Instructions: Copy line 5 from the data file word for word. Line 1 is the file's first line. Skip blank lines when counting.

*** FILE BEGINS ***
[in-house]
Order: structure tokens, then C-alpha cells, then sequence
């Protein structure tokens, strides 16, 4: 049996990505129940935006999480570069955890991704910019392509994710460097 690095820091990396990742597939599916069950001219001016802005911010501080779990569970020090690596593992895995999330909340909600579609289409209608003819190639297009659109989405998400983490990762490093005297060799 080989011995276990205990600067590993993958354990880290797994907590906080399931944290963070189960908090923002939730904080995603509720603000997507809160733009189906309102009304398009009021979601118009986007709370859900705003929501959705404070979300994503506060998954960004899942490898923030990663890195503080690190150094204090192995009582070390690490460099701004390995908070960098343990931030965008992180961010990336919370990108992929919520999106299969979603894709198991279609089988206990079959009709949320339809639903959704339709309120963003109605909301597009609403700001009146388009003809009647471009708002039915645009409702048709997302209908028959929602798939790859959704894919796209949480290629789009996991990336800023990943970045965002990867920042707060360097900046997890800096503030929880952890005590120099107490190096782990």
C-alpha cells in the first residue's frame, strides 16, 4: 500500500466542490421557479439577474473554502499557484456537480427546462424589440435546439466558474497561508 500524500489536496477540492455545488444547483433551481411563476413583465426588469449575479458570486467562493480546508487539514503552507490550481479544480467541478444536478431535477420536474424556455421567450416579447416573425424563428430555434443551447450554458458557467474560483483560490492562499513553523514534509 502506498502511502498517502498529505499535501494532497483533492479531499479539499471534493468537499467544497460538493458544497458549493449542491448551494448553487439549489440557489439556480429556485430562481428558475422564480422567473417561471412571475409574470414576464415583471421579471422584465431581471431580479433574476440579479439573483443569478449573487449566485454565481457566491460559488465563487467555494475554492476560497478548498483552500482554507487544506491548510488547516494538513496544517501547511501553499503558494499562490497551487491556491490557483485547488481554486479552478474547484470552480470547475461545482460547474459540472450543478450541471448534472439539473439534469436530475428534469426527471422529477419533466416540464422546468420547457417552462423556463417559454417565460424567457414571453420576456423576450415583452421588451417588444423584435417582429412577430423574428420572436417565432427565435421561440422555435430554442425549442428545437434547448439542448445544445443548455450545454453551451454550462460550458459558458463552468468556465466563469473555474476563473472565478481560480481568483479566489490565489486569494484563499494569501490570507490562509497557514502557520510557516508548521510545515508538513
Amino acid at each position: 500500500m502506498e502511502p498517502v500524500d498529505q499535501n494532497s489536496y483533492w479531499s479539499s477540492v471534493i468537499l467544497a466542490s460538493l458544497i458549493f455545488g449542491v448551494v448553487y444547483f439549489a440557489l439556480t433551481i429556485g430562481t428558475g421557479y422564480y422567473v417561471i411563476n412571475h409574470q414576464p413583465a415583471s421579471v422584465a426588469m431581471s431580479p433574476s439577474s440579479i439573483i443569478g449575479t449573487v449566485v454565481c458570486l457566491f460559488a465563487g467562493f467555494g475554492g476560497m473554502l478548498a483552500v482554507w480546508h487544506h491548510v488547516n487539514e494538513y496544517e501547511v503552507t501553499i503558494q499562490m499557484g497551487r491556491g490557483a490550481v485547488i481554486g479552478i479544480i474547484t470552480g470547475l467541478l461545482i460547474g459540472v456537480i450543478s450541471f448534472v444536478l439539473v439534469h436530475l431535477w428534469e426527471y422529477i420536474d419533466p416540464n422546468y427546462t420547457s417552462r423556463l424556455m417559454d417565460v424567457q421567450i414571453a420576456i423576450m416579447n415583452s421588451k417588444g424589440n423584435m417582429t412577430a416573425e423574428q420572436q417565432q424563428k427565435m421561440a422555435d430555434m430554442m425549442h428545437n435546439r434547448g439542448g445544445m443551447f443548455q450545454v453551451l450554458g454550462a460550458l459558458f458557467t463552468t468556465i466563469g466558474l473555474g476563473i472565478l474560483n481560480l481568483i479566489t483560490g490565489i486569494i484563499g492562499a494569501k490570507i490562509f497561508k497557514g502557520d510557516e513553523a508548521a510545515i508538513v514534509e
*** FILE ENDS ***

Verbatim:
Amino acid at each position: 500500500m502506498e502511502p498517502v500524500d498529505q499535501n494532497s489536496y483533492w479531499s479539499s477540492v471534493i468537499l467544497a466542490s460538493l458544497i458549493f455545488g449542491v448551494v448553487y444547483f439549489a440557489l439556480t433551481i429556485g430562481t428558475g421557479y422564480y422567473v417561471i411563476n412571475h409574470q414576464p413583465a415583471s421579471v422584465a426588469m431581471s431580479p433574476s439577474s440579479i439573483i443569478g449575479t449573487v449566485v454565481c458570486l457566491f460559488a465563487g467562493f467555494g475554492g476560497m473554502l478548498a483552500v482554507w480546508h487544506h491548510v488547516n487539514e494538513y496544517e501547511v503552507t501553499i503558494q499562490m499557484g497551487r491556491g490557483a490550481v485547488i481554486g479552478i479544480i474547484t470552480g470547475l467541478l461545482i460547474g459540472v456537480i450543478s450541471f448534472v444536478l439539473v439534469h436530475l431535477w428534469e426527471y422529477i420536474d419533466p416540464n422546468y427546462t420547457s417552462r423556463l424556455m417559454d417565460v424567457q421567450i414571453a420576456i423576450m416579447n415583452s421588451k417588444g424589440n423584435m417582429t412577430a416573425e423574428q420572436q417565432q424563428k427565435m421561440a422555435d430555434m430554442m425549442h428545437n435546439r434547448g439542448g445544445m443551447f443548455q450545454v453551451l450554458g454550462a460550458l459558458f458557467t463552468t468556465i466563469g466558474l473555474g476563473i472565478l474560483n481560480l481568483i479566489t483560490g490565489i486569494i484563499g492562499a494569501k490570507i490562509f497561508k497557514g502557520d510557516e513553523a508548521a510545515i508538513v514534509e